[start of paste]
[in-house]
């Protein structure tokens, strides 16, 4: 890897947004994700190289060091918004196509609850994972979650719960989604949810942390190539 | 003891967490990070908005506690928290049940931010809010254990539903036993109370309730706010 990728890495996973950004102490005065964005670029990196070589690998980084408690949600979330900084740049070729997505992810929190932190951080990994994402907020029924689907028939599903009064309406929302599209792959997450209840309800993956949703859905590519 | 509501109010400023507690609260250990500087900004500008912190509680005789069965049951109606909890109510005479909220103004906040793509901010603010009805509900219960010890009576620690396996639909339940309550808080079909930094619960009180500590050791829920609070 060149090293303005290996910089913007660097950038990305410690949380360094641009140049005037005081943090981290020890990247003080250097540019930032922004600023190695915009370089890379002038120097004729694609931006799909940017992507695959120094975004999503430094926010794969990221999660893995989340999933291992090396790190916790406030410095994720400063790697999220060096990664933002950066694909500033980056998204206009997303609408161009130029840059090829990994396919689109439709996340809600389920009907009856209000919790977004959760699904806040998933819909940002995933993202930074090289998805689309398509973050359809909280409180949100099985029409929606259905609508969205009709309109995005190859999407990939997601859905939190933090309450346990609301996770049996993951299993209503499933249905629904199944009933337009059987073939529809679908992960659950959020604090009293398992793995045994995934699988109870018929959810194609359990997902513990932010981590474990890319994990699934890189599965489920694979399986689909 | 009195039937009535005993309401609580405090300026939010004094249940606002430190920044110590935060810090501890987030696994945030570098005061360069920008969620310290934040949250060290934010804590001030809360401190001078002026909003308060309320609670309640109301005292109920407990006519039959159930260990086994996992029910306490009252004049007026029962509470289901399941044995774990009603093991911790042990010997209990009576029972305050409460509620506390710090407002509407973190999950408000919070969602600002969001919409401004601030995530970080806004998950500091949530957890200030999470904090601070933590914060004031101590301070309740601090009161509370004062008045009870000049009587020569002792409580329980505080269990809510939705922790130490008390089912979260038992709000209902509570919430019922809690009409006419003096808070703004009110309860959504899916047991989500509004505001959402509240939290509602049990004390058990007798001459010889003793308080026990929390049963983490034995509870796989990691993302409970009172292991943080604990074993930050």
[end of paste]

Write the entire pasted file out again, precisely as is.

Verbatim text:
[in-house]
């Protein structure tokens, strides 16, 4: 890897947004994700190289060091918004196509609850994972979650719960989604949810942390190539 | 003891967490990070908005506690928290049940931010809010254990539903036993109370309730706010 990728890495996973950004102490005065964005670029990196070589690998980084408690949600979330900084740049070729997505992810929190932190951080990994994402907020029924689907028939599903009064309406929302599209792959997450209840309800993956949703859905590519 | 509501109010400023507690609260250990500087900004500008912190509680005789069965049951109606909890109510005479909220103004906040793509901010603010009805509900219960010890009576620690396996639909339940309550808080079909930094619960009180500590050791829920609070 060149090293303005290996910089913007660097950038990305410690949380360094641009140049005037005081943090981290020890990247003080250097540019930032922004600023190695915009370089890379002038120097004729694609931006799909940017992507695959120094975004999503430094926010794969990221999660893995989340999933291992090396790190916790406030410095994720400063790697999220060096990664933002950066694909500033980056998204206009997303609408161009130029840059090829990994396919689109439709996340809600389920009907009856209000919790977004959760699904806040998933819909940002995933993202930074090289998805689309398509973050359809909280409180949100099985029409929606259905609508969205009709309109995005190859999407990939997601859905939190933090309450346990609301996770049996993951299993209503499933249905629904199944009933337009059987073939529809679908992960659950959020604090009293398992793995045994995934699988109870018929959810194609359990997902513990932010981590474990890319994990699934890189599965489920694979399986689909 | 009195039937009535005993309401609580405090300026939010004094249940606002430190920044110590935060810090501890987030696994945030570098005061360069920008969620310290934040949250060290934010804590001030809360401190001078002026909003308060309320609670309640109301005292109920407990006519039959159930260990086994996992029910306490009252004049007026029962509470289901399941044995774990009603093991911790042990010997209990009576029972305050409460509620506390710090407002509407973190999950408000919070969602600002969001919409401004601030995530970080806004998950500091949530957890200030999470904090601070933590914060004031101590301070309740601090009161509370004062008045009870000049009587020569002792409580329980505080269990809510939705922790130490008390089912979260038992709000209902509570919430019922809690009409006419003096808070703004009110309860959504899916047991989500509004505001959402509240939290509602049990004390058990007798001459010889003793308080026990929390049963983490034995509870796989990691993302409970009172292991943080604990074993930050």